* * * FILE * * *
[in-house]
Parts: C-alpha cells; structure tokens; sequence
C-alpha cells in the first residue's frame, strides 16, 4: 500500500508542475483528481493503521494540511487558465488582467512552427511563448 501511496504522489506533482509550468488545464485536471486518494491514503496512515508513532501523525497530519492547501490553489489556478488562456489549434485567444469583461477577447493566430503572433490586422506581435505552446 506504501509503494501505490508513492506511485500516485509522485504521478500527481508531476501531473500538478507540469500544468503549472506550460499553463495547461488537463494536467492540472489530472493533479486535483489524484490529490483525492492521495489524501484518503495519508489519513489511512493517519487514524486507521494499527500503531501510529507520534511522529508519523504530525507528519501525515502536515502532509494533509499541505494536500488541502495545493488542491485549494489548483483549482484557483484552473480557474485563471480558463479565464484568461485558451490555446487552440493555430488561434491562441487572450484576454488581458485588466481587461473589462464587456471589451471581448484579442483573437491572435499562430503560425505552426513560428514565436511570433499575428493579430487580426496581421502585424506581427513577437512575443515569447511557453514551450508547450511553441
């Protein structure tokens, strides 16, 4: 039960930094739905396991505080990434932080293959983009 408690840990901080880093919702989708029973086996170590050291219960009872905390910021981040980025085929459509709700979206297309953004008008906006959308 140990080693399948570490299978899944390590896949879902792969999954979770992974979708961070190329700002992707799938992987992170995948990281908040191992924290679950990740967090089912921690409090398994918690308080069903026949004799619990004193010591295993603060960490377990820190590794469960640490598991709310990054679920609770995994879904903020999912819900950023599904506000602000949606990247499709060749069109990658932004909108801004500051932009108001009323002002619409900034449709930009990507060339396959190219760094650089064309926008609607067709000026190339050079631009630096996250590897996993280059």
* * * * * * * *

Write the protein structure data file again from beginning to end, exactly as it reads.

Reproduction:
[in-house]
Parts: C-alpha cells; structure tokens; sequence
C-alpha cells in the first residue's frame, strides 16, 4: 500500500508542475483528481493503521494540511487558465488582467512552427511563448 501511496504522489506533482509550468488545464485536471486518494491514503496512515508513532501523525497530519492547501490553489489556478488562456489549434485567444469583461477577447493566430503572433490586422506581435505552446 506504501509503494501505490508513492506511485500516485509522485504521478500527481508531476501531473500538478507540469500544468503549472506550460499553463495547461488537463494536467492540472489530472493533479486535483489524484490529490483525492492521495489524501484518503495519508489519513489511512493517519487514524486507521494499527500503531501510529507520534511522529508519523504530525507528519501525515502536515502532509494533509499541505494536500488541502495545493488542491485549494489548483483549482484557483484552473480557474485563471480558463479565464484568461485558451490555446487552440493555430488561434491562441487572450484576454488581458485588466481587461473589462464587456471589451471581448484579442483573437491572435499562430503560425505552426513560428514565436511570433499575428493579430487580426496581421502585424506581427513577437512575443515569447511557453514551450508547450511553441
């Protein structure tokens, strides 16, 4: 039960930094739905396991505080990434932080293959983009 408690840990901080880093919702989708029973086996170590050291219960009872905390910021981040980025085929459509709700979206297309953004008008906006959308 140990080693399948570490299978899944390590896949879902792969999954979770992974979708961070190329700002992707799938992987992170995948990281908040191992924290679950990740967090089912921690409090398994918690308080069903026949004799619990004193010591295993603060960490377990820190590794469960640490598991709310990054679920609770995994879904903020999912819900950023599904506000602000949606990247499709060749069109990658932004909108801004500051932009108001009323002002619409900034449709930009990507060339396959190219760094650089064309926008609607067709000026190339050079631009630096996250590897996993280059």